Alcatel-Lucent (NASDAQ:ALU) lowered its 2011 profit forecast and the company's third-quarter revenue came in lower than analysts' estimates as the vendor said operators were more hesitant to spend amid economic uncertainty, especially in Europe.
The company lowered its full-year 2011 operating margin forecast to 4 percent, 1 percent below its previous target, which sent the company's shares down as much as 11 percent. CEO Ben Verwaayen said the company "is not at a level we are satisfied with" and also said that amid economic uncertainty, especially with European markets reeling from the debt crisis there, fourth-quarter revenue would be lower than anticipated.
To cope with weaker sales, Verwaayen said Alcatel-Lucent will embark on a $691 million program of additional cost cuts in 2012, affecting both sales spending and project costs. "Given economic uncertainties, we will take more radical actions," he said, according to Reuters. "You will see us increase our efforts on cost control and cash flow."
Verwaayen said he is confident that the company' strategy of capitalizing on increased mobile broadband demand--and the attendant network upgrades--will pay off. Still, markets were rattled by the company's decision to cut its forecasts. "This is not just a weak quarter," Thomas Langer, an analyst a WestLB, told the Wall Street Journal. "The restructuring announcement shows that there may be more structural problems residing in Alcatel-Lucent."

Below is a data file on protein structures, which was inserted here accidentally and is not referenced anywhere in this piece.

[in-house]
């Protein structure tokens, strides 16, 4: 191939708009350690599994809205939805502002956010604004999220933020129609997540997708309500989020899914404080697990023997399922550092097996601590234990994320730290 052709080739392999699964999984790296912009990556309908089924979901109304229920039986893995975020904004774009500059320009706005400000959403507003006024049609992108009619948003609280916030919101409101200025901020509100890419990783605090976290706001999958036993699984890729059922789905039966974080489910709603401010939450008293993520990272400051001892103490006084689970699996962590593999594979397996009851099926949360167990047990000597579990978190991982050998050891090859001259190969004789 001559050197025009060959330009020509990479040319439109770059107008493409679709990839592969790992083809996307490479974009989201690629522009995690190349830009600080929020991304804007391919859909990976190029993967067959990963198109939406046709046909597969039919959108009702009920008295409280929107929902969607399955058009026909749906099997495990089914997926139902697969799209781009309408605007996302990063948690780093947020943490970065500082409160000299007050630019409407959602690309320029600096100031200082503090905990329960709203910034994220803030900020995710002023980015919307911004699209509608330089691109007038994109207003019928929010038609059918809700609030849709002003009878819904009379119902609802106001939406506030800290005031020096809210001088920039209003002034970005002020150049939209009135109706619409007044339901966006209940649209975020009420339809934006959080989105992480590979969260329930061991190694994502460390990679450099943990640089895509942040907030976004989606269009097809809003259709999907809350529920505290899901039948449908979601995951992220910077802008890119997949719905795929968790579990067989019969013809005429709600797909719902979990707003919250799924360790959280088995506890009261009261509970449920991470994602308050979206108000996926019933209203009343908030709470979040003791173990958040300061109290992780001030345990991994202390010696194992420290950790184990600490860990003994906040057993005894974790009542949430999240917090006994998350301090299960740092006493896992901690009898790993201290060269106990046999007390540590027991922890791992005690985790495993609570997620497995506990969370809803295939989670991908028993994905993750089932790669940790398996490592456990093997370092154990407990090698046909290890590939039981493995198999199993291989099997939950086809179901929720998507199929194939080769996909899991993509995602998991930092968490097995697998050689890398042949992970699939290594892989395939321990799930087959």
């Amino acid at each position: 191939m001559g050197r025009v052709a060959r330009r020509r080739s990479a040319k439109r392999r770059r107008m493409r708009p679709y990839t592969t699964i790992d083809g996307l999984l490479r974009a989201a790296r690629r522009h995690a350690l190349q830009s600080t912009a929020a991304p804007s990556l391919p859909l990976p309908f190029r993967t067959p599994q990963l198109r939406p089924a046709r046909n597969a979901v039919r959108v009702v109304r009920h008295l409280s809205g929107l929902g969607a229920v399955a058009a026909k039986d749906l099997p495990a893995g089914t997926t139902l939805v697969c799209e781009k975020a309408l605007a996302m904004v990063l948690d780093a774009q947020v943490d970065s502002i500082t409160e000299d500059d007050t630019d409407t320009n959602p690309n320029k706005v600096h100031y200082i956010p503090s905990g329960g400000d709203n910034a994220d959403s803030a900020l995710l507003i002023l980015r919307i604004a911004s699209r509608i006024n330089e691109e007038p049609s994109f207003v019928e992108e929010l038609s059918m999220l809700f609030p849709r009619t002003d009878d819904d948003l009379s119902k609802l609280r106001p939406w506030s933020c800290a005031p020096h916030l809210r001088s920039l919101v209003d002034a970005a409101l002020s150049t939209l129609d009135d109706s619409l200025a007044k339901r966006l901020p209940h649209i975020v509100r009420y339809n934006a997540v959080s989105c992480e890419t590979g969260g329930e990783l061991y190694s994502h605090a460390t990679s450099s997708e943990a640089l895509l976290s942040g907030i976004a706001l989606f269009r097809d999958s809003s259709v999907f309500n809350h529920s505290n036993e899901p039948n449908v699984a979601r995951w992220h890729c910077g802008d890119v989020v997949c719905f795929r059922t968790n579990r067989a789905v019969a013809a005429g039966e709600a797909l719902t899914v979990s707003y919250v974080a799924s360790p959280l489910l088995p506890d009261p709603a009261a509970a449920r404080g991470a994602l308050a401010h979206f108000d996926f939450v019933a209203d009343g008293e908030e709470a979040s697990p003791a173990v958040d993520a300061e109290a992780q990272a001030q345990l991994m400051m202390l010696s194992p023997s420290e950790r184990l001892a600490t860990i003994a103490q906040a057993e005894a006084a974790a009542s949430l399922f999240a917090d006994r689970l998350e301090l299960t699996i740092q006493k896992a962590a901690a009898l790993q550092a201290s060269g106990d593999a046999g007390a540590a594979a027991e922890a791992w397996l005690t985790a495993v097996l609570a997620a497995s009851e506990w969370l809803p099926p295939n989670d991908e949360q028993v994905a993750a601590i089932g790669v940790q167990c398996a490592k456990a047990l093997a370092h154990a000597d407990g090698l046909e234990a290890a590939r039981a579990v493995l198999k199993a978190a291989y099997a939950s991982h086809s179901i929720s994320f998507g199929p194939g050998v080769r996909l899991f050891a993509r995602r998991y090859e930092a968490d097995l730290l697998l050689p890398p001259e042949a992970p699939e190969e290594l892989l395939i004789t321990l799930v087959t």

For the third quarter Alcatel-Lucent posted a $268 million profit, up from $34.56 million in the year-ago period and higher than the consensus of $79 million, according to analysts surveyed by Bloomberg. However, the profit was boosted by a one-time tax gain. Total sales slumped 6.8 percent to $5.25 billion, missing the analyst consensus of $5.53 billion, according to Bloomberg.
Alcatel-Lucent said revenue for its wireless division clocked in at $1.42 billion, a decrease of 3.4 percent from the year-ago quarter. In a bit of bright news for the company, it said that growth continued in the Americas, led by its CDMA EV-DO and LTE businesses, both contributing to strong double-digit growth in the region. Sales in North America climbed 10 percent year-over-year, the company said.
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